DA chief: Bird flu strain in Pampanga cannot be transmitted to humans

MANILA, Philippines — Agriculture chief Emmanuel “Manny” Piñol on Sunday said the bird flu strain that has affected poultry in a town in Pampanga cannot be transmitted to humans.

Piñol said a recent laboratory test showed that the avian influenza that hit San Luis, Pampanga was tested negative for H5N6, a strain of the bird flu virus that could affect humans.

He said even Agriculture officials working with quarantine officers exposed to the contaminated chickens were not affected. He considers this a “good indication.”

“His (DA official) health would be a manifestation that indeed the laboratory tests were accurate that this strain of avian influenza is not a strain that could be transmitted from animals to human beings. Otherwise, he would have been sick,” Piñol said in an interview with CNN.

Despite testing negative for H5N6, Piñol said the Department of Agriculture would still conduct confirmatory tests with an Australian agency to ensure that the strain is not harmful to humans.

The DA confirmed the country’s first outbreak of bird flu in San Luis last Friday.

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Piñol however said the bird flu has been there since April but he said it was only reported to their agency this August.

DA bans shipment of fowls from Luzon

The Agriculture chief also said that he ordered a ban on shipment of poultry from Luzon to other points in the country as part of the agency’s precautionary measures to contain the spread of the virus.

“Just to make sure that it doesn’t spread to other parts of the country we have imposed a total ban on the shipment on fowls from Luzon to the other parts of the country,” Piñol said.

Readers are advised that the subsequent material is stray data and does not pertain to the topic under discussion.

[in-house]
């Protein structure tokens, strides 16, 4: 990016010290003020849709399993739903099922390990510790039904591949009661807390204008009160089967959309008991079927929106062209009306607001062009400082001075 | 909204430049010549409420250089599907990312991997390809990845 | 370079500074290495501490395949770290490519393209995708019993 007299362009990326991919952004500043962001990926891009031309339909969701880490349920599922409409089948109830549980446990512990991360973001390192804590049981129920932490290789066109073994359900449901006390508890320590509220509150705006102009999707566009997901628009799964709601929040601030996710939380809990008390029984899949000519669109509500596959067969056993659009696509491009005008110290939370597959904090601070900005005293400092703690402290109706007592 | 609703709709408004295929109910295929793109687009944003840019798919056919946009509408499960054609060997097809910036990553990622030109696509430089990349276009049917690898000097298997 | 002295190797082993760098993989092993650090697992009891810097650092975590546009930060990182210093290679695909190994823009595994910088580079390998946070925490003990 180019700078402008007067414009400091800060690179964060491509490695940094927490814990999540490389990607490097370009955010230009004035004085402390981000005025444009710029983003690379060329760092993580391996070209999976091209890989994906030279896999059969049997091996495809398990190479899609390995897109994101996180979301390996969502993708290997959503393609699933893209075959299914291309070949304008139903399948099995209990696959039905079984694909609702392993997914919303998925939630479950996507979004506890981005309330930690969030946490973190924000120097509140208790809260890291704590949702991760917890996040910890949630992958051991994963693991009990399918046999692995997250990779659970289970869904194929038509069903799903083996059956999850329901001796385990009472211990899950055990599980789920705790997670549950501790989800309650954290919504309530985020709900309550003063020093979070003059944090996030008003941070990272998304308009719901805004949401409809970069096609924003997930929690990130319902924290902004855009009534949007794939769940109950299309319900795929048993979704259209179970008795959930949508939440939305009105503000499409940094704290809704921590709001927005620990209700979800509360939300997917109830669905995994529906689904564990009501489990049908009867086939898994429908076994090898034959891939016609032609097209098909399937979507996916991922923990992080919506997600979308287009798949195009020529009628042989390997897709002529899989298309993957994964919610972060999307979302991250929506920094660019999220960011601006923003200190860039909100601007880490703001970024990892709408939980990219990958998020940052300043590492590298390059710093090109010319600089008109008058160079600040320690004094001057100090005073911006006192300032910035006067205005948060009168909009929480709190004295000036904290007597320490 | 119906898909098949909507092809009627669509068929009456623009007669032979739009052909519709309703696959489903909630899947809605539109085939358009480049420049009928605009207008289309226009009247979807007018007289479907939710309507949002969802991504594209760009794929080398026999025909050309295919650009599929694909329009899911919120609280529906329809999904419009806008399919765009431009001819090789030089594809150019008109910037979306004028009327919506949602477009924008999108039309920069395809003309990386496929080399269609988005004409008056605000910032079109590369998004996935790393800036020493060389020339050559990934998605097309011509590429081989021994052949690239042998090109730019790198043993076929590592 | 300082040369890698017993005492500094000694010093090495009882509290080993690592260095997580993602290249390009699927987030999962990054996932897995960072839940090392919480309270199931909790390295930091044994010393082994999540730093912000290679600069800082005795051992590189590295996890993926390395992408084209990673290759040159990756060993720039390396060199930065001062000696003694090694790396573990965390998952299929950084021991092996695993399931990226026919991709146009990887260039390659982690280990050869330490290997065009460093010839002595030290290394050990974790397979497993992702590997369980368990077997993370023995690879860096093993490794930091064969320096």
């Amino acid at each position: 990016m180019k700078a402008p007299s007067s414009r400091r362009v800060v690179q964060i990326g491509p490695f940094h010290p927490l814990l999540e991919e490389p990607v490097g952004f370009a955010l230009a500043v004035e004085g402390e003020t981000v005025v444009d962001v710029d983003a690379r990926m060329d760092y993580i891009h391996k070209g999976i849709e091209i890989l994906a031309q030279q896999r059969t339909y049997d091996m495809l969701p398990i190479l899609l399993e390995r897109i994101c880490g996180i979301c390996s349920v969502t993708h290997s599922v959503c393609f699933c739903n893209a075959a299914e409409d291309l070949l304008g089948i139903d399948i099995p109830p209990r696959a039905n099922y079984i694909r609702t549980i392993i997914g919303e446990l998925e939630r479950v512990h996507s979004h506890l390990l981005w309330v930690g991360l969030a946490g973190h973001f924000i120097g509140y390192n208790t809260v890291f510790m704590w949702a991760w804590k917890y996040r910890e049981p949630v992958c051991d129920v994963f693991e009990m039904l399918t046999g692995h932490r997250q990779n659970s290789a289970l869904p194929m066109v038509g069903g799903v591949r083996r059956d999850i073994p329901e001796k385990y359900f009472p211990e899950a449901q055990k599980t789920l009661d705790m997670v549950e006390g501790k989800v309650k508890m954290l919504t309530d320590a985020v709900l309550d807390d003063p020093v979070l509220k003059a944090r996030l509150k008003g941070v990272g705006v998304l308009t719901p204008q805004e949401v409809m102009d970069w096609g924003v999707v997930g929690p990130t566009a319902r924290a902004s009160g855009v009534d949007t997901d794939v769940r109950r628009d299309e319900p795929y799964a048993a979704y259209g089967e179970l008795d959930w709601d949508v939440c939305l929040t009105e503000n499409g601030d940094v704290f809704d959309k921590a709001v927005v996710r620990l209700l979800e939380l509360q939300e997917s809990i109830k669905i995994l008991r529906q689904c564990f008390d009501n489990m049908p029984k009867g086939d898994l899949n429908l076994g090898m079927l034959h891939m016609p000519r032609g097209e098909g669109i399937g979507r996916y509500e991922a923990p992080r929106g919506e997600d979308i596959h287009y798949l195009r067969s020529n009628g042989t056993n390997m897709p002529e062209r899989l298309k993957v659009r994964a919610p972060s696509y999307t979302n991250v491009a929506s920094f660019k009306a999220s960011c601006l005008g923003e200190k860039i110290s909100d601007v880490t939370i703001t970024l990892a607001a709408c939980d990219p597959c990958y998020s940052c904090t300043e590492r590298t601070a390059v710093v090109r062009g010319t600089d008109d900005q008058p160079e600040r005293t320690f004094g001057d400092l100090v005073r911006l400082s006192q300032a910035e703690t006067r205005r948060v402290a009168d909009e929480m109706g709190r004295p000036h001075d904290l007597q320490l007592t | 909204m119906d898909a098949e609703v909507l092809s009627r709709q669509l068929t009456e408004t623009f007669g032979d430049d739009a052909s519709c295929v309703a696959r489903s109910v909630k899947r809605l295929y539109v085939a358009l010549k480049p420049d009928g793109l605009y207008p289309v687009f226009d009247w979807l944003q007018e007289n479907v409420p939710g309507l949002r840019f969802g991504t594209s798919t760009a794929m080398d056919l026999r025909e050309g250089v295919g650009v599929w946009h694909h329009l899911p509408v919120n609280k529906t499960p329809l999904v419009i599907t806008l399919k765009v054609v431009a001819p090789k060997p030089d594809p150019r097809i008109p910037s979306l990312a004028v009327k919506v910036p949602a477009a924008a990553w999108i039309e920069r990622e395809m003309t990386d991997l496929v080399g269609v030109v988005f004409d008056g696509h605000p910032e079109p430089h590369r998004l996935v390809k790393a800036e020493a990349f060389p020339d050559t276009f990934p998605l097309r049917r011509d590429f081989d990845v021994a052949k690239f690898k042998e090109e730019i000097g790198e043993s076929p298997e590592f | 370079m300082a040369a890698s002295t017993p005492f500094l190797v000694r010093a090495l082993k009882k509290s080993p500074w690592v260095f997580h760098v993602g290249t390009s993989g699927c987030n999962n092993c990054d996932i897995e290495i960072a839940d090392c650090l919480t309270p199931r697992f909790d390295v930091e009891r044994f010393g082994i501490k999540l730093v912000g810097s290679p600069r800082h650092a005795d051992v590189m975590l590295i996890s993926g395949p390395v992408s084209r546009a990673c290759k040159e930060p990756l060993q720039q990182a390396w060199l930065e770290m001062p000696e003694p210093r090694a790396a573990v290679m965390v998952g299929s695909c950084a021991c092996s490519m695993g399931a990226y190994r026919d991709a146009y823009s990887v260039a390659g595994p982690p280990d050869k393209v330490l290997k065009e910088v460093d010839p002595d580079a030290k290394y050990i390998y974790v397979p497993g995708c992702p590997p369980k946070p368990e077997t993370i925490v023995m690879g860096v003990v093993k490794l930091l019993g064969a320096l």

Piñol said there is a need to contain shipments because the department does not know how widely the virus has spread.

Piñol admitted the ban will effect supply.

“It will surely adversely affect the chicken supply but what we have at stake here is the whole poultry industry. A little discomfort, a few million in losses, couldn’t even be considered in the case of the great threat that the poultry industry would face if we know our God in this time of crisis,” he said.

“In terms of losses, it wouldn’t be much,” he added.

Piñol said the ban would only affect about six farms that grow chickens for eggs.

Aside from the effect on the supply chain of chicken, Piñol said the bird flu outbreak will affect the sales due to consumers’ reaction to the bird flu scare.

“We have to understand the reaction of the public to this crisis. The first reaction would be for people to stop eating chicken,” he said.

Piñol said the people cannot be stopped from thinking there could be danger in eating chicken that is why there is a reason to stop fowl shipment.

The market monitoring in major wet markets in the metro reported that retail prices of chicken meat have declined amid the outbreak.